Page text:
In 2015, the price of oil was falling virtually every week and was negatively impacting the earnings of the companies in the oil industry and the suppliers of that industry. In addition, the U.S. dollar was rising dramatically against foreign currencies, which led to a drag in U.S. companies exporting to foreign companies and those large multinational companies that had international operations. If I am going to evaluate earnings and the effect that external economic events had on those earnings, I would certainly want to review the status of those negative attributes in 2016.

I guess the “gloom and doom” people have not noticed that the price of oil has almost doubled in 2016. Also, they did not notice that the dollar has fallen a full 10% in value against other countries’ currencies since the beginning of 2016. Both of these financial implications are extraordinarily important for valuating earnings this year.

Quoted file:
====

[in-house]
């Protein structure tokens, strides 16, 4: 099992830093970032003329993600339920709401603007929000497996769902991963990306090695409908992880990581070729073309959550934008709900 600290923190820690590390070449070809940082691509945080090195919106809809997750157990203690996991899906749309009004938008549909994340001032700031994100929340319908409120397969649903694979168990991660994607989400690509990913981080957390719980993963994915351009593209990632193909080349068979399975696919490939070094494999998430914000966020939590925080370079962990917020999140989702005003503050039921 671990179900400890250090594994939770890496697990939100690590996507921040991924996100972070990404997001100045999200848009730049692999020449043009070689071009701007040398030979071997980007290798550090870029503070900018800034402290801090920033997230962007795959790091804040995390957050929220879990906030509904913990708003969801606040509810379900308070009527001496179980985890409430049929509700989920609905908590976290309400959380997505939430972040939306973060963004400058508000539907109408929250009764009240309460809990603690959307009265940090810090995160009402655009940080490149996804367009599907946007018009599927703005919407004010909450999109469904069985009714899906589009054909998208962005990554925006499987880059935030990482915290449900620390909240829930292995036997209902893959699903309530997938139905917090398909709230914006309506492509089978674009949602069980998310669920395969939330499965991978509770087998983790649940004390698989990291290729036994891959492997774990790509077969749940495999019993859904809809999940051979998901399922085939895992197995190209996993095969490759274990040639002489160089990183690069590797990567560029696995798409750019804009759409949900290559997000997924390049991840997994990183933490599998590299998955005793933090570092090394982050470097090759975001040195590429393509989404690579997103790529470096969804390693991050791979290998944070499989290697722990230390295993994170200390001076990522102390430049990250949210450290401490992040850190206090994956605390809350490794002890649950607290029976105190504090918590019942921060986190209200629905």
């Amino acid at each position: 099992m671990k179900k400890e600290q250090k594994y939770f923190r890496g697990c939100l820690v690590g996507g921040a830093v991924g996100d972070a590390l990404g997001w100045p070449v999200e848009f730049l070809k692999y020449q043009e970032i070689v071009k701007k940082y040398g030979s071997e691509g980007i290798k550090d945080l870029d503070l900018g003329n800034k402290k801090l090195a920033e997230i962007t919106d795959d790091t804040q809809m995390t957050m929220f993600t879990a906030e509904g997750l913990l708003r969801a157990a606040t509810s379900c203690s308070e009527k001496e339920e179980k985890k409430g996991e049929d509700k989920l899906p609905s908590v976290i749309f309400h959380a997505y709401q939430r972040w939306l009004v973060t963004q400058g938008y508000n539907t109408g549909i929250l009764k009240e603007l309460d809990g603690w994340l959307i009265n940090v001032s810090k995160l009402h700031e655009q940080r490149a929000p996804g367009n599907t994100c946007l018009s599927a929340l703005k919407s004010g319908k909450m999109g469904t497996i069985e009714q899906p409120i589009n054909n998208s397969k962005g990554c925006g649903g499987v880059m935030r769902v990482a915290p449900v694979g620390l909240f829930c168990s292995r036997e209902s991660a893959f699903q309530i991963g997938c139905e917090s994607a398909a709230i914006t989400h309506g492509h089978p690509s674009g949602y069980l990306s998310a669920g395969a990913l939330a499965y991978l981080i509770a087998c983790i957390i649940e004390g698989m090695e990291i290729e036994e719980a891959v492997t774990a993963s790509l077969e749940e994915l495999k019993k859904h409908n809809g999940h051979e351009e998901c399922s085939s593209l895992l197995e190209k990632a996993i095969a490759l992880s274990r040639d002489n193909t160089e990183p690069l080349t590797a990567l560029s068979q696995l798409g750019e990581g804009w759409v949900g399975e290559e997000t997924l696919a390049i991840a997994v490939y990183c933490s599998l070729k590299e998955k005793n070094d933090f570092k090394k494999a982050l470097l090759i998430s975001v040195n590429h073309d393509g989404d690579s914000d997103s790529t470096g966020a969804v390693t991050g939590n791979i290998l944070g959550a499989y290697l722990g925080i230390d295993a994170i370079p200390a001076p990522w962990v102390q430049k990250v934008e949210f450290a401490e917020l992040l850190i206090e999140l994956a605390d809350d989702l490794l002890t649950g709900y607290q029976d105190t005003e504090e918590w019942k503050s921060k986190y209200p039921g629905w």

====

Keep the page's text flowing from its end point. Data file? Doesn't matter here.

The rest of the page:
Already, earnings are forecasted to increase a full 10% from the first quarter of 2016 to the end of 2016 by the Standard & Poor’s. It is difficult for me to understand why, if you are assuming that the financial markets are going to disintegrate, you would consider the positive attributes of two items that greatly affect corporate earnings.

It would also be very unusual if the country were to fall into a recession when employment is virtually at capacity. Just check the most recent employment numbers and you will see that over the last year, more than 3 million Americans are employed that were unemployed a year ago. It is presumed that every employed person in American supports at least five other individuals, whether directly or indirectly. If you consider that someone employed buys groceries, eats out at restaurants and has basic commodities within their home, you can see how one job creates multiple opportunities.

If that is the case, this constitutes 15 million people that are better off today than they were a year ago. That is roughly 5% of all the people in the entire United States. It is highly unlikely that an economy would fall into a recession starting at full employment. As a personal example, we recently ran an ad for a new professional staff member and did not even get one single resume for that position.

Review the spending on construction and you will see that we are very close to a booming time. Construction spending at the end of February was up 10% year over year. New housing was up 14% and nonresidential spending is up 10.5%. Across every cycle, construction is higher than it was a year ago - certainly not indicative of an upcoming recession.